Aerospace Engineering

Aerospace engineering is the primary field of engineering concerned with the development of aircraft and spacecraft. Aerospace is the human effort in science, engineering and business to fly in the atmosphere of Earth (aeronautics) and surrounding space (astronautics). Aerospace organisations research, design, manufacture, operate, or maintain aircraft and/or spacecraft. Aerospace activity is very diverse, with a multitude of commercial, industrial and military applications.  It is divided into two major and overlapping branches: aeronautical engineering and astronautical engineering.

Aeronautical engineers work with aircraft. They are involved primarily in designing aircraft and propulsion systems and in studying the aerodynamic performance of aircraft and construction materials. They work with the theory, technology, and practice of flight within the earth’s atmosphere.

Astronautical engineers work with the science and technology of spacecraft and how they perform inside and outside the earth’s atmosphere.

Aerospace Engineer Work

Aerospace engineers design primarily aircraft, spacecraft, satellites, and missiles. In addition, they test prototypes to make sure that they function according to design. Aerospace engineers typically do the following:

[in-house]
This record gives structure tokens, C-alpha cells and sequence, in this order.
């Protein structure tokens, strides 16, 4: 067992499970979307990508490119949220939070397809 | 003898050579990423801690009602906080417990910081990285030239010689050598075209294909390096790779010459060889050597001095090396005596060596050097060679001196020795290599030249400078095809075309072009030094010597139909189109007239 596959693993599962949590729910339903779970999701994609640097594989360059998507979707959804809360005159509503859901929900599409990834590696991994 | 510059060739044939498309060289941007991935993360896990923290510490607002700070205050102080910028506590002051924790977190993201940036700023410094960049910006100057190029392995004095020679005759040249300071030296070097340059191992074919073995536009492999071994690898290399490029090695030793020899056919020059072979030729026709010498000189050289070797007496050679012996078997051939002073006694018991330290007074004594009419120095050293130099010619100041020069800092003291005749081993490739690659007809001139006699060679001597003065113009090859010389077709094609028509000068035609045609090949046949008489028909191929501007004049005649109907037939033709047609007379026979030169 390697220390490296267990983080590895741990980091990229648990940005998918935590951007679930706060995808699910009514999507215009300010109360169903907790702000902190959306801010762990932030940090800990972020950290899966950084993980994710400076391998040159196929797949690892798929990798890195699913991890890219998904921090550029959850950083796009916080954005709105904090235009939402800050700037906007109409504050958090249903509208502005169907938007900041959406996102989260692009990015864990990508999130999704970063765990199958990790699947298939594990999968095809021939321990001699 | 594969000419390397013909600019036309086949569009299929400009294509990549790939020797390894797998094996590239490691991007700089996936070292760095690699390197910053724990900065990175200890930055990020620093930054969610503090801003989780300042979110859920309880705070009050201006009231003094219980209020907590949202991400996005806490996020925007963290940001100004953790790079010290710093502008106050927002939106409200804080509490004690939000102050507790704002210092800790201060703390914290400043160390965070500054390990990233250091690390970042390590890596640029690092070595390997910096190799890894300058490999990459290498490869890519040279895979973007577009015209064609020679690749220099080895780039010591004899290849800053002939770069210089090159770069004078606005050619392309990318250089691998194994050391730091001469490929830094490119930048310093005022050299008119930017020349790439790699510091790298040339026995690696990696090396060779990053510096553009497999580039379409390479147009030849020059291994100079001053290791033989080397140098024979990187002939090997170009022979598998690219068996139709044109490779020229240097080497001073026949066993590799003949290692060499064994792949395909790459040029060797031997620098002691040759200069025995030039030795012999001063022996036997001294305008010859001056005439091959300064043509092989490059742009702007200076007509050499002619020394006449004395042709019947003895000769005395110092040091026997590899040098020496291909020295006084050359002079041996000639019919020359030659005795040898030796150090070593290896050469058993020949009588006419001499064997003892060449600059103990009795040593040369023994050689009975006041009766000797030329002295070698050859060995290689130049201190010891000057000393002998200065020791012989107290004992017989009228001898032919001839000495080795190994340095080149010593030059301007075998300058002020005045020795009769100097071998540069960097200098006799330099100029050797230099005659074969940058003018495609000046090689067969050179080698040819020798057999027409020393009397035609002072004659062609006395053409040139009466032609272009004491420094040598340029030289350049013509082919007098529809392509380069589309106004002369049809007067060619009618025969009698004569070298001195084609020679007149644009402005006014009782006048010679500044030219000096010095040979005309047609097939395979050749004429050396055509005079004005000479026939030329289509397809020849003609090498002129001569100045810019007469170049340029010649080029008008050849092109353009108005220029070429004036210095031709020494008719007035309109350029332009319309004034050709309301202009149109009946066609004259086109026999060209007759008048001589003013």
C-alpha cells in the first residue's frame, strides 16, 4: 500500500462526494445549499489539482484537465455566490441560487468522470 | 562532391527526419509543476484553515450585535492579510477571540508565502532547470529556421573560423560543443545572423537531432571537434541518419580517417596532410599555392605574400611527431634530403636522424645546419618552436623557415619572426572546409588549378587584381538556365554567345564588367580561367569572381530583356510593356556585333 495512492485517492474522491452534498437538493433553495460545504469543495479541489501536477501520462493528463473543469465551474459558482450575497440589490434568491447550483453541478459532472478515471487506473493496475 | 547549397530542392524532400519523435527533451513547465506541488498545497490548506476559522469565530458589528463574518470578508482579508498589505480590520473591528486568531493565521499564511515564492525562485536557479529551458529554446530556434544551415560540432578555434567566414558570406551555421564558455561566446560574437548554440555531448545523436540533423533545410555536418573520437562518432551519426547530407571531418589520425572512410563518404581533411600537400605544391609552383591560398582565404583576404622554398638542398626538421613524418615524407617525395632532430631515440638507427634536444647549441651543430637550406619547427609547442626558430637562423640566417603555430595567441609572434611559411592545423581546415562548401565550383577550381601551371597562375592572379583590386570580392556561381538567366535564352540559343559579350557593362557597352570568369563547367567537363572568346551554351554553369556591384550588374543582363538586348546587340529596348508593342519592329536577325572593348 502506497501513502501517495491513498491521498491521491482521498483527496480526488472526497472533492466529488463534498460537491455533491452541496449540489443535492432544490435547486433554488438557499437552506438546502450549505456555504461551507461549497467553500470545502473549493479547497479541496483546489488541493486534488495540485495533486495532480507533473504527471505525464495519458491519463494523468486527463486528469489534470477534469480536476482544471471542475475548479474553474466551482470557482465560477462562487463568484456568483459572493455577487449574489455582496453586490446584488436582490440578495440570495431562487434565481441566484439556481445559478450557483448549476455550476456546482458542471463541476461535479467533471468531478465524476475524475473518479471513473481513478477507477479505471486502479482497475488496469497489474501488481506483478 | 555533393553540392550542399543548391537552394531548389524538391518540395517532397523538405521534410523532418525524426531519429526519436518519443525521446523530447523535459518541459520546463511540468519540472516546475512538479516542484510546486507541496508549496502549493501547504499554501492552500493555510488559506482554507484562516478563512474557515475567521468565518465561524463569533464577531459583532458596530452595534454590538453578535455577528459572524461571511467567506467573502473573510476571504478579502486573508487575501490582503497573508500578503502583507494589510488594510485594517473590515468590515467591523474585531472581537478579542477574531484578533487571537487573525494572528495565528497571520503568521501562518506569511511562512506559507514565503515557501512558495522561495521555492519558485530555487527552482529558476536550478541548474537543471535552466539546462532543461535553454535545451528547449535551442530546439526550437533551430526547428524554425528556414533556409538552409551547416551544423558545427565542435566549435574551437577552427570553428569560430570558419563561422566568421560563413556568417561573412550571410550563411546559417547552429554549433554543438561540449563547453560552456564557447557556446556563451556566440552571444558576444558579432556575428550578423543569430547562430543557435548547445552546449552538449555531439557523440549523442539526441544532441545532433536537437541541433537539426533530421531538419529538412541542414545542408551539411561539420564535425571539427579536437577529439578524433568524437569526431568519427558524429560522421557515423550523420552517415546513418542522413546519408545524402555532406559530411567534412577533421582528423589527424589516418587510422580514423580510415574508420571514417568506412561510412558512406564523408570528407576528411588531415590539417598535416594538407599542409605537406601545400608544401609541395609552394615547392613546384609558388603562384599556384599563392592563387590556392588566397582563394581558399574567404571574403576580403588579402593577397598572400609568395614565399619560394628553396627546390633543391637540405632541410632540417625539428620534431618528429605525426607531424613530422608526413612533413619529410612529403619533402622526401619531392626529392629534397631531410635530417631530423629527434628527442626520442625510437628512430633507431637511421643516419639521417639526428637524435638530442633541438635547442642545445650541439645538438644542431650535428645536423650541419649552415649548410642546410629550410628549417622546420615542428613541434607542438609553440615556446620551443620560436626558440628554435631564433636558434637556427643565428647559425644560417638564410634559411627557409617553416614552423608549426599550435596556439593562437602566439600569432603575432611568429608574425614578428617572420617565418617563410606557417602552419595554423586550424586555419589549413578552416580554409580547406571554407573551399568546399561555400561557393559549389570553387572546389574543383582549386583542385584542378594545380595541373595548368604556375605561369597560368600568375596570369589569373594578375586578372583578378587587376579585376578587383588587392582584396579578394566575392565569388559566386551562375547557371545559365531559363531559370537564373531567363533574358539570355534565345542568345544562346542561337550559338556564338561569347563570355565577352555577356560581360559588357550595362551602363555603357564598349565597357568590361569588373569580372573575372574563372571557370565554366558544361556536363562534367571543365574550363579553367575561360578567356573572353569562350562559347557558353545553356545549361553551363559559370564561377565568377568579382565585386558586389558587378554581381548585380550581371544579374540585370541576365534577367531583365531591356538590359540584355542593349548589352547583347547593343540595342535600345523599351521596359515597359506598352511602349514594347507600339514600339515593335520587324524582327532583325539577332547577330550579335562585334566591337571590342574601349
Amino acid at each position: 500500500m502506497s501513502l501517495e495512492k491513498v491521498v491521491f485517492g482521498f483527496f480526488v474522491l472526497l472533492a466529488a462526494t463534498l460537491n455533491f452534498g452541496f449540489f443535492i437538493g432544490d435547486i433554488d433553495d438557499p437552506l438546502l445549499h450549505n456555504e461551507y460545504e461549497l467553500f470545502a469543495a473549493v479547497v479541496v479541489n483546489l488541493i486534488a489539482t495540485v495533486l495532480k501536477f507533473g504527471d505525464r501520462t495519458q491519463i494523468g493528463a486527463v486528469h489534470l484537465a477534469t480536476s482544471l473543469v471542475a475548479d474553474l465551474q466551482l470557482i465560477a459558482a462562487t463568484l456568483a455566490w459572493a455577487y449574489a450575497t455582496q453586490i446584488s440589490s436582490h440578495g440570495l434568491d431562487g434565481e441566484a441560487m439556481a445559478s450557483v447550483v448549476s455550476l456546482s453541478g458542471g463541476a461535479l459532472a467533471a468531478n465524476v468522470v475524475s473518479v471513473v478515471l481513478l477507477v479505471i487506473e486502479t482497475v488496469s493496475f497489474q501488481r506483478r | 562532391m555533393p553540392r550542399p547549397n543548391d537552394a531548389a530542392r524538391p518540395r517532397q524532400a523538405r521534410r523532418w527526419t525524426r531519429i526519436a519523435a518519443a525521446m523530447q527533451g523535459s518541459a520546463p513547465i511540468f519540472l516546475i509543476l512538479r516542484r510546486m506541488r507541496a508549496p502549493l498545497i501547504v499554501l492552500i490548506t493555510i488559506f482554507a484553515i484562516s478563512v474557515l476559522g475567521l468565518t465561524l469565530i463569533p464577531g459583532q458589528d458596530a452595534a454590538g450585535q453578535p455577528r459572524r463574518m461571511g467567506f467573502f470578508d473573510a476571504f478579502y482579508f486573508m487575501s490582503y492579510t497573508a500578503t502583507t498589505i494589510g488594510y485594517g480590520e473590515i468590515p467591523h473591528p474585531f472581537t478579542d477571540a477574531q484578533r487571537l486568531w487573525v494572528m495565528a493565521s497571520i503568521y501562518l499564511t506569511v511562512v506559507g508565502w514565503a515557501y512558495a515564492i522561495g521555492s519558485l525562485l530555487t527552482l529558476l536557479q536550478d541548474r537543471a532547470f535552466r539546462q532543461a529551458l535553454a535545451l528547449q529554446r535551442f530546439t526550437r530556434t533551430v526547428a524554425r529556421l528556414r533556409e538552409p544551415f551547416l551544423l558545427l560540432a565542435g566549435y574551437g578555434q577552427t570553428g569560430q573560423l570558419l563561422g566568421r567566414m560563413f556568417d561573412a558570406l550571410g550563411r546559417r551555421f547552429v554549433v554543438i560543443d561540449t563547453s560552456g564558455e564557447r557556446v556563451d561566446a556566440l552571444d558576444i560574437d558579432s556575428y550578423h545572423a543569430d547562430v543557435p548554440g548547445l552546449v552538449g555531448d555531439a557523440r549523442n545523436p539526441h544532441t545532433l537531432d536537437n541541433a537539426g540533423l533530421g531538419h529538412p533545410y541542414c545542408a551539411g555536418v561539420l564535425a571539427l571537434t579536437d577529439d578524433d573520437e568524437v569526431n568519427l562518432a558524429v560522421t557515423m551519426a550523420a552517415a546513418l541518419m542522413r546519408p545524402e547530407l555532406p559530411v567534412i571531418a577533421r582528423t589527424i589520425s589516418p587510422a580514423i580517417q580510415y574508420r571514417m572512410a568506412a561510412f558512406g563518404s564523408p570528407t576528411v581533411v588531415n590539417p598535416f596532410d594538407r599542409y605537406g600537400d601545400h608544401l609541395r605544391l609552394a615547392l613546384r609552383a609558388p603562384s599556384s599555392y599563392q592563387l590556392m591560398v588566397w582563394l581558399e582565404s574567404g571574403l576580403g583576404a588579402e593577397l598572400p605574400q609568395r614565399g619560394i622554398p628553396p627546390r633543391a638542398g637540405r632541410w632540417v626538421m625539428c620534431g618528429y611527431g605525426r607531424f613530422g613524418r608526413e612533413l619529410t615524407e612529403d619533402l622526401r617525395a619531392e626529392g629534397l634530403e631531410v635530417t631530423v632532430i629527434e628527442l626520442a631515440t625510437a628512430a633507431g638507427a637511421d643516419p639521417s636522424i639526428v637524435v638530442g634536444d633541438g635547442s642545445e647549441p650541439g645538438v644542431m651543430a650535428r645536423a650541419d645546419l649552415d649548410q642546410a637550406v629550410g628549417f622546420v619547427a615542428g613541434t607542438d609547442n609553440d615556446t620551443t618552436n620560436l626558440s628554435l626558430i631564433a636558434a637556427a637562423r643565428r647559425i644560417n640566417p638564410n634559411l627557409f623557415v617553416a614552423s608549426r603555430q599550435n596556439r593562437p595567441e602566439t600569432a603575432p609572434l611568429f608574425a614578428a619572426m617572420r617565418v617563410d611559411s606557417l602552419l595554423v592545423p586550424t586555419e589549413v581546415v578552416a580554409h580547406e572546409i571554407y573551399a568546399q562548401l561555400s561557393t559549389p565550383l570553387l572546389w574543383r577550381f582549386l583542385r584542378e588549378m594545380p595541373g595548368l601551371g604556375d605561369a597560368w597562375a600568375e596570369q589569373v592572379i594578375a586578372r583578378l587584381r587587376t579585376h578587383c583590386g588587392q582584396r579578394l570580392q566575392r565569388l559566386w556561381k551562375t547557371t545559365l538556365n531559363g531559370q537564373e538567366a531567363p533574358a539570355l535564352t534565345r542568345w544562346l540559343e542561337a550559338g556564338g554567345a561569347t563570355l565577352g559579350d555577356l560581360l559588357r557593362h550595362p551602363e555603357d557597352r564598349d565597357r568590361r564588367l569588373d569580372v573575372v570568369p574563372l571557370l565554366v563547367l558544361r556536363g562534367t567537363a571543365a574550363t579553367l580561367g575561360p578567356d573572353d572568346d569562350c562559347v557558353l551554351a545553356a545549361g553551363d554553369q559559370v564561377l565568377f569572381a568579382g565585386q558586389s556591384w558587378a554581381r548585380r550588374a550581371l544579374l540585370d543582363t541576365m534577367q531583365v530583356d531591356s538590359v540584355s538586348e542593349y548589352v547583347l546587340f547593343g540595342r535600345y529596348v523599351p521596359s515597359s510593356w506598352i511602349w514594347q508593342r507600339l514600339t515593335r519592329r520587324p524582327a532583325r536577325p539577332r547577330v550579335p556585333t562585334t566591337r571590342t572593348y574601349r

• Direct and coordinate the design, manufacture, and testing of aircraft and aerospace products
  • Assess proposals for projects to determine if they are technically and financially feasible
  • Determine if proposed projects will result in safe aircraft and parts
  • Evaluate designs to see that the products meet engineering principles, customer requirements, and environmental challenges
  • Develop acceptance criteria for design methods, quality standards, sustainment after delivery, and completion dates
  • Ensure that projects meet quality standards
  • Inspect malfunctioning or damaged products to identify sources of problems and possible solutions

Aerospace engineers may develop new technologies for use in aviation, defense systems, and spacecraft. They often specialize in areas such as aerodynamic fluid flow; structural design; guidance, navigation, and control; instrumentation and communication; robotics; and propulsion and combustion.  They can specialize in designing different types of aerospace products, such as commercial and military airplanes and helicopters; remotely piloted aircraft and rotorcraft; spacecraft, including launch vehicles and satellites; and military missiles and rockets. They can become experts in one or more related fields: aerodynamics, thermodynamics, celestial mechanics, flight mechanics, propulsion, acoustics, and guidance and control systems.

Aeronautical and astronautical engineers face different environmental and operational issues in designing aircraft and spacecraft. However, the two fields overlap a great deal because they both depend on the basic principles of physics. They are employed in industries where workers design or build aircraft, missiles, systems for national defense, or spacecraft. Aerospace engineers work primarily for firms that engage in manufacturing, analysis and design, research and development, and for the government.